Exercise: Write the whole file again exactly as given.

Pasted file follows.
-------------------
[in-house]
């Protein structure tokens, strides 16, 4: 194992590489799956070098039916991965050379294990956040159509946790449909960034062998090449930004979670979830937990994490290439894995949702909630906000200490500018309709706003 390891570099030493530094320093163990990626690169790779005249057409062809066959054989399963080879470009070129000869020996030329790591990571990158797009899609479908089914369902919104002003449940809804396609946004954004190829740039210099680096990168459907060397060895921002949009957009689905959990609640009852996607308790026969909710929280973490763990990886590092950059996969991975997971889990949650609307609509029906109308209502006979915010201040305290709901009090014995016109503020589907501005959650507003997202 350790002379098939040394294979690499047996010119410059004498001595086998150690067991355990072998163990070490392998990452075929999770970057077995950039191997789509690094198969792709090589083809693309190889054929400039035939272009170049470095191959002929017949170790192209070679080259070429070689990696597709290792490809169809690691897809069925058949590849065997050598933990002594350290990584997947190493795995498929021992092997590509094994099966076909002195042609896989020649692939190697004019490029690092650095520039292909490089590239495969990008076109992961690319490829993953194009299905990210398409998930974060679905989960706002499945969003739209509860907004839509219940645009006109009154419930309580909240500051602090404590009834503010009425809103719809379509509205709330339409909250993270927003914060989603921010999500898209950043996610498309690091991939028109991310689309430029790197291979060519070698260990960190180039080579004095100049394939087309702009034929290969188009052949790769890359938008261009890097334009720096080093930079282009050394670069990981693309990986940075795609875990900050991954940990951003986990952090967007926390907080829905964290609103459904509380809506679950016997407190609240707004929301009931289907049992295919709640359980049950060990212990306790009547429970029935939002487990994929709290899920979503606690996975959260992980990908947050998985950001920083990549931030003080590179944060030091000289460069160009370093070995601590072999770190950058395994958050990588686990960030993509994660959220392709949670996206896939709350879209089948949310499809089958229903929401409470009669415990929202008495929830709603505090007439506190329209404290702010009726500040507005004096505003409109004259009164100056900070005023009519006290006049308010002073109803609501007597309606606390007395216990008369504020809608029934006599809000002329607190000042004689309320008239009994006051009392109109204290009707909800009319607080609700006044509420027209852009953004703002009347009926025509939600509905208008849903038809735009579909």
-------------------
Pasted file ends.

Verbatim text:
[in-house]
């Protein structure tokens, strides 16, 4: 194992590489799956070098039916991965050379294990956040159509946790449909960034062998090449930004979670979830937990994490290439894995949702909630906000200490500018309709706003 390891570099030493530094320093163990990626690169790779005249057409062809066959054989399963080879470009070129000869020996030329790591990571990158797009899609479908089914369902919104002003449940809804396609946004954004190829740039210099680096990168459907060397060895921002949009957009689905959990609640009852996607308790026969909710929280973490763990990886590092950059996969991975997971889990949650609307609509029906109308209502006979915010201040305290709901009090014995016109503020589907501005959650507003997202 350790002379098939040394294979690499047996010119410059004498001595086998150690067991355990072998163990070490392998990452075929999770970057077995950039191997789509690094198969792709090589083809693309190889054929400039035939272009170049470095191959002929017949170790192209070679080259070429070689990696597709290792490809169809690691897809069925058949590849065997050598933990002594350290990584997947190493795995498929021992092997590509094994099966076909002195042609896989020649692939190697004019490029690092650095520039292909490089590239495969990008076109992961690319490829993953194009299905990210398409998930974060679905989960706002499945969003739209509860907004839509219940645009006109009154419930309580909240500051602090404590009834503010009425809103719809379509509205709330339409909250993270927003914060989603921010999500898209950043996610498309690091991939028109991310689309430029790197291979060519070698260990960190180039080579004095100049394939087309702009034929290969188009052949790769890359938008261009890097334009720096080093930079282009050394670069990981693309990986940075795609875990900050991954940990951003986990952090967007926390907080829905964290609103459904509380809506679950016997407190609240707004929301009931289907049992295919709640359980049950060990212990306790009547429970029935939002487990994929709290899920979503606690996975959260992980990908947050998985950001920083990549931030003080590179944060030091000289460069160009370093070995601590072999770190950058395994958050990588686990960030993509994660959220392709949670996206896939709350879209089948949310499809089958229903929401409470009669415990929202008495929830709603505090007439506190329209404290702010009726500040507005004096505003409109004259009164100056900070005023009519006290006049308010002073109803609501007597309606606390007395216990008369504020809608029934006599809000002329607190000042004689309320008239009994006051009392109109204290009707909800009319607080609700006044509420027209852009953004703002009347009926025509939600509905208008849903038809735009579909």